The same study is mentioned in Bird-David, N. (1999) ”’Animism”’ Revisited” . (1999), which discusses the value of animism for social and human impact and the political significance of animism. Animism means that it is possible to identify non-human personalities and thus establish a moral relationship with the non-human world. Many scholars and activists have identified animism as a respect for all living things and an intimate relationship with nature and its spirits. However, this argument still presupposes the fixity of the ontological status of being as a living being or person. A different view of animism emphasizes the notion of a fluid and unstable person emerging from a continuous communication process. Inspired by this research, I believe that the spread of animism can change the mindset of some people and arouse in them a sense of reverence and respect for nature and that this respect can change the way people act and regulate the way they currently live, thus allowing them to live in better harmony with nature.
In Sprenger G.’s (2021) study, I learned about animism’s political and social implications. In terms of such a social influence, the kind of preoccupation that drives a fluid personality may support a sort of politics of life that we are currently experiencing: a morally committed perspective on relationships with non-humans. In Yoneyama, S. (2017) , the search for survival in post-Minamata and post-Fukushima Japan suggests that achieving a sustainable future may demand an epistemological change in social sciences so that we can revise concepts such as animism, as well as the concepts of soul, life and nature, in a new light. This means including the unseen in the realm of social sciences. It may sound radical, but perhaps there is nothing new in this. After all, sociology did not exist before Durkheim established the existence of social phenomena sui generis that are independent of the actions and intentions of individuals. Would it be going too far to say that recognition of the existence sui generis of ‘the life-world, the world of animism, where soul, nature, and life are all connected, might be the pre-condition for new modernity where sustainable development is possible? This is why I believe animism is a vital theory that deserves to be disseminated and has a highly significant impact on society.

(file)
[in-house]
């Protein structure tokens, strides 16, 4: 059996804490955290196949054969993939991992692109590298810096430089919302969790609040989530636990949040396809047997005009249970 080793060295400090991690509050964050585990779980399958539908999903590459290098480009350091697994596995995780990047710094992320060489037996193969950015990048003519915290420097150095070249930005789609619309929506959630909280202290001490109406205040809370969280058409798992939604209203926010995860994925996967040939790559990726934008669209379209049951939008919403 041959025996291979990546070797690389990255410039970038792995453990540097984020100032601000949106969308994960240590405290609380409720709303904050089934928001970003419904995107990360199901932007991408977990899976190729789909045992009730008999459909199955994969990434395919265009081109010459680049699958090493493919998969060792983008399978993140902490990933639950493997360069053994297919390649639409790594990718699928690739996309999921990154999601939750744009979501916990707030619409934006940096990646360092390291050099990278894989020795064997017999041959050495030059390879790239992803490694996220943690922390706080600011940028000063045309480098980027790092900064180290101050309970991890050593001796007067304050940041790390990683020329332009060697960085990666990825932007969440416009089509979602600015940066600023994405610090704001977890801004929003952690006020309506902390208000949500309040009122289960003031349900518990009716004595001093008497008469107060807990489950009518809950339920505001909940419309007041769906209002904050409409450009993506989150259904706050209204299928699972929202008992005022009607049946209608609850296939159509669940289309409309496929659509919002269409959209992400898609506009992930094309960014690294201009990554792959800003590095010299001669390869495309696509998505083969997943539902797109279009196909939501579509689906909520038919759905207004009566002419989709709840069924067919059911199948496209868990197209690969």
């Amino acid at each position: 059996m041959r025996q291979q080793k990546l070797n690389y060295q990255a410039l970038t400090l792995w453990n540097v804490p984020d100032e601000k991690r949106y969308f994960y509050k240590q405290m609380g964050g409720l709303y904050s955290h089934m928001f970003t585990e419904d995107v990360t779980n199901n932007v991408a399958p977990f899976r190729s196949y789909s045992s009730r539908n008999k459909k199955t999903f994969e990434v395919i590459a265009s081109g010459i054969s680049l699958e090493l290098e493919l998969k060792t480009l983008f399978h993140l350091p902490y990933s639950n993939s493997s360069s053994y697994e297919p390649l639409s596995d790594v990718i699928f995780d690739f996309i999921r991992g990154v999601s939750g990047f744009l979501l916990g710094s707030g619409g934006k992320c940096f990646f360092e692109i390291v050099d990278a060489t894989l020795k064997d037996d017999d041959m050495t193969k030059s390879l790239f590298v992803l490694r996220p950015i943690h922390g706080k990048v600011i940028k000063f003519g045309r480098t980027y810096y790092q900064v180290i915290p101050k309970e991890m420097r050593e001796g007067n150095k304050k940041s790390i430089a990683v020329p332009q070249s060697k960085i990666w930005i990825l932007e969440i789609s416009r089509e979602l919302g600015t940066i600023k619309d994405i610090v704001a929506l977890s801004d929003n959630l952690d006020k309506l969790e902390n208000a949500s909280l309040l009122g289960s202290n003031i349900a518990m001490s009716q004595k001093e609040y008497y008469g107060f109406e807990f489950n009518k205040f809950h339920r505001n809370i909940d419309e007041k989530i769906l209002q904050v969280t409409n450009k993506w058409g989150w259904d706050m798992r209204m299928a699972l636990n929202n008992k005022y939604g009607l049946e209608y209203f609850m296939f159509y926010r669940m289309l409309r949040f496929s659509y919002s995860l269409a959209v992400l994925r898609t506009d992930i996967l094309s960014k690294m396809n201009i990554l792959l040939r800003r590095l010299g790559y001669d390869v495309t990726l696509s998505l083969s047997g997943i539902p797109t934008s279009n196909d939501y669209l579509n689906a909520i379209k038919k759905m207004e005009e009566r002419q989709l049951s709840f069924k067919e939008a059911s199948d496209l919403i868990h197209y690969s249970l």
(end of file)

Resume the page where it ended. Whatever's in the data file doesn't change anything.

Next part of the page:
In CROPPER C. (2015)’s research , Studies of the fantastic and attempts to define the fantastic as a genre have always presupposed a human-centered ontology. But the anthropocentric hierarchies of Enlightenment thought, embodied by the philosophy of Immanuel Kant, are precisely what the fantastic seeks to undermine. The fantastic posits a flat ontology where humans and objects stand on equal ground, objects act, and human subjects are frequently objectified. After tracing a line from Kant to Théophile Gautier through E. T. A. Hoffmann, this article considers other fantastic narratives by Mérimée and Maupassant to suggest how the fantastic undermines an Enlightenment human-centered worldview while theorizing the hidden life of things. This reading leads us to tentatively redefine the fantastic as a form of speculative realism. This genre takes the presence and perspective of objects seriously and embeds this object-oriented ontology into the texts in ways that trouble the reader’s subject-centered consciousness. In Object-oriented-ontology’s doctrinal assertions, once again, I have affirmed the importance of the idea of non-anthropocentricity for social reform.